The Songlines of Key West: The Conch Republic, Unscripted
Travel Stories: In a three-part series, Bill Belleville burrows deep into the spirit of the mythic island. Part three: Into the mystery of the twilight.
Nearby is the Blue Heaven Restaurant, two-story pinewood with tin roof, blue shutters and a courtyard where most of the food is served on handmade tables. Tropical foliage bushes up from every corner, almond and Spanish lemon trees, with a lush royal poinciana canopy overhead. To the side of the courtyard, two guys are playing ping pong at a table, and chickens are pecking about, no worries about ever crossing a road. Jimmy Buffett once wrote and sang of a “Blue Heaven Rendezvous”—a place where there’s “still some magic left in this tourist town”—and the lyrics fit perfectly.
Back on the street, it’s quieter now, no neon and noise, just the lightest scent of a trade wind breeze picking up off the water from somewhere, as it should be. We walk deeper into Bahama Village, moving a few years back in time with every step. I hear dominos being slapped down on a table from somewhere nearby, low murmuring, the click of glass. I know many of the trees from years of traveling in the Antilles: Kapok, Jacaranda, Poinciana, Orchid, descendants of seeds riding here on the Gulf Stream, opportunistic like the early pirates and wreckers.
I hear James Brown singing “I Feel Good” from a yard, inside a brightly painted picket fence hung with lobster and stone crab trap buoys. A very affable man looks up from tinkering with a three-wheel bicycle, and invites us into his yard. His eyes are bright and his mustache is white. The bike seems like a miniature parade float, a wonder of low-tech whimsy, cobbled together by our host—so it appears—just for the sheer fun of it all.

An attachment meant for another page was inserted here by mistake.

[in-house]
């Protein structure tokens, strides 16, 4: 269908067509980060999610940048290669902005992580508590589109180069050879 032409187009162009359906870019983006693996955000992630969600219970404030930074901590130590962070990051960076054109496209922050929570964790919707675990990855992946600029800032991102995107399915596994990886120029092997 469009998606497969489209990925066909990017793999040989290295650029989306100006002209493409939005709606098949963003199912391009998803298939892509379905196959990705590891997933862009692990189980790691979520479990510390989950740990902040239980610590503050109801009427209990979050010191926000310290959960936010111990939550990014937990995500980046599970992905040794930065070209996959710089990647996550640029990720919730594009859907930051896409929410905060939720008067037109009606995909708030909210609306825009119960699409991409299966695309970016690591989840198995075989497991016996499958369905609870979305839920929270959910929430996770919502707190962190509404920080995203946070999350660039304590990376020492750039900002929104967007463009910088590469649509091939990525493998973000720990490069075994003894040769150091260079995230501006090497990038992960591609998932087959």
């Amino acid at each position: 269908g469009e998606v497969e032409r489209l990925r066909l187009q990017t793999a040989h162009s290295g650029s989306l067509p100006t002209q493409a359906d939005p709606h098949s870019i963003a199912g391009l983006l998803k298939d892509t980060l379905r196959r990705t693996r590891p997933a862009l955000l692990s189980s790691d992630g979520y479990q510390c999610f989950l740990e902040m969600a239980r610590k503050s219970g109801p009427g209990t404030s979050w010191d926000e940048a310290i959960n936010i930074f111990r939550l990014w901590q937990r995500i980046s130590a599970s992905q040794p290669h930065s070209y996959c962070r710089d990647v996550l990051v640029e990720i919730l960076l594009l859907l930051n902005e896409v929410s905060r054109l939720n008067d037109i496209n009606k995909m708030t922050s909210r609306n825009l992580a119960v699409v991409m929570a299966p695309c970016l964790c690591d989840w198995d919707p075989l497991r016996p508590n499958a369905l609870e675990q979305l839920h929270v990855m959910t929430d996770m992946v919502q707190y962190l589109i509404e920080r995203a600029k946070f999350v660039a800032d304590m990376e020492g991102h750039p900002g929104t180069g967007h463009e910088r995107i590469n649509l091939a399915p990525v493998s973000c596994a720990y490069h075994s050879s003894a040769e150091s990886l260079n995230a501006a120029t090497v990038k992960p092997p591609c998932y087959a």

The bike architect is James Chapman, who is somewhere in his 60s. “The street’s named after my family” he says, pointing to a sign that reads “Chapman Street.” James grew up here, right in the house behind us. “Played marbles as a kid, made tops, and kites and yo-yo’s. It got so I could build anything I wanted, just to have fun with it,” he says. What James has fun with now is his bike, which has a large box behind the seat. Atop the box are two foot-high figurines he crafted. “This one would be James Brown,” he says, “and that would be Louis Armstrong.”
James reaches somewhere into the box and toggles a switch and James Brown begins to feel good again. James rings a bell on the handlebars, and presses another button that blows a horn. James shows us an oil painting an artist did of his buddies, all fishermen, sitting on the porch, playing cards. “All good guys,” says James, remembering each of them by name. He stops, spreads his arms, points to a tree overhead. “This here’s a sappy-dilly. You can make good ice cream with its fruit,” he says.
And across the street is a banyan tree. “The white crowned pigeon likes it,” he says. James shows us some ice tongs he used when he sold ice. When he was a kid, he shined shoes. “I’ve done whatever I’ve had to do,” he says.
Michelle asks about the fanciness of the modern island, and how people respond to it now. James pauses, smiles widely, as luminous as the moon rise. “They just don’t understand ... that Key West is not part of the United States.” And he is right: The new transient wealth is just another skin peeled away, or added; the core of the place remains.
We thank James for his time in his yard, the music on his bike, and say goodbye. All else that makes no sense to me about this strange island in the stream dissolves, and I walk into the tropical night exhilarated with the knowledge that an unscripted Key West still endures here, out on the turquoise water, at the top of a half-fictional hotel, in someone’s back yard, under a sappy dilly tree.
I search for a way to understand this, something profound maybe, but all I come up with is a shard of another Buffett lyric:
What makes it all happen is still a mystery to me.